Back to Kurt for a moment. If we ignore all the hype and foolishness, the truth is Kurt Cobain was a mediocre guitar player. His song ideas, or those of his band mates were pretty good, some even brilliant in capturing the angst of his generation (sort of). With a good producer, which they had, guiding the crafting of the songs, and controling the recording process and demanding the musicians step up to play better than they had been, we got some really memorable, albeit disposable, tunes. A couple will be with us always... for the forseeable future, anyway.
So you don't have to be a "great" musician to be a good writer. Good writing is not dependent upon ability to play well. But good, even great writing depends upon your ability to put together a rhythmic melodic idea that works. Lyrics are always difficult for most people. We cannot all be poets and wordsmiths. If you look at the writing credits on the majority of music, particularly that which comes out of Nashville, you will find that there is more than one person credited with writing the song. And some bands will give credit to all the members so they can share the royalties.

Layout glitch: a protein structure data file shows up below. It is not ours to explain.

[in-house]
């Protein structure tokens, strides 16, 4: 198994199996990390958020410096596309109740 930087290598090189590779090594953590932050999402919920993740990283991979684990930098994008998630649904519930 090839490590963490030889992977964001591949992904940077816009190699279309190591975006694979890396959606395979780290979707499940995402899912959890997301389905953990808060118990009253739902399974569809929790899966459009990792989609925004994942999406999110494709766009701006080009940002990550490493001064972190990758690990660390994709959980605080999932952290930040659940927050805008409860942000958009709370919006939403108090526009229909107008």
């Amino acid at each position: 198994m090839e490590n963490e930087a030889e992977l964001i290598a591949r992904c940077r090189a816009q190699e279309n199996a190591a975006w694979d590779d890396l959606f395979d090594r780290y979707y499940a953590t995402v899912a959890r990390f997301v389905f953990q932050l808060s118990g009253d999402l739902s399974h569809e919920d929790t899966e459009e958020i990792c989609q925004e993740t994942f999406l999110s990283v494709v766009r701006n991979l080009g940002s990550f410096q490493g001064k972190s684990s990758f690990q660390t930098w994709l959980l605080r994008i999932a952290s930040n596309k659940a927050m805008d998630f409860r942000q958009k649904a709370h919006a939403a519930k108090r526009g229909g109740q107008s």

One little point I would like to include here about song writing. Forget what your friends say about your ability. They want to be supportive of your efforts and oftentimes will tell you that your songs are good, even great. If they told you the unvarnished truth, that your songs were only okay, perhaps just not very good at all, while it may be true, they risk discouraging you - something they don't want to be responsible for doing.
So the only real way to learn if your songs are even potentially good is to go out and perform them for complete strangers at an open mic night. And not just once, but multiple times at different clubs so you can get a broader sense of audience reaction. Different clubs attract a different clientele, which is what you want. If people react well to your music - and especially if they come up to you afterward and speak to you about a particular song, or your general performance as good, even moving, then you can begin to believe you are starting to craft some good tunes.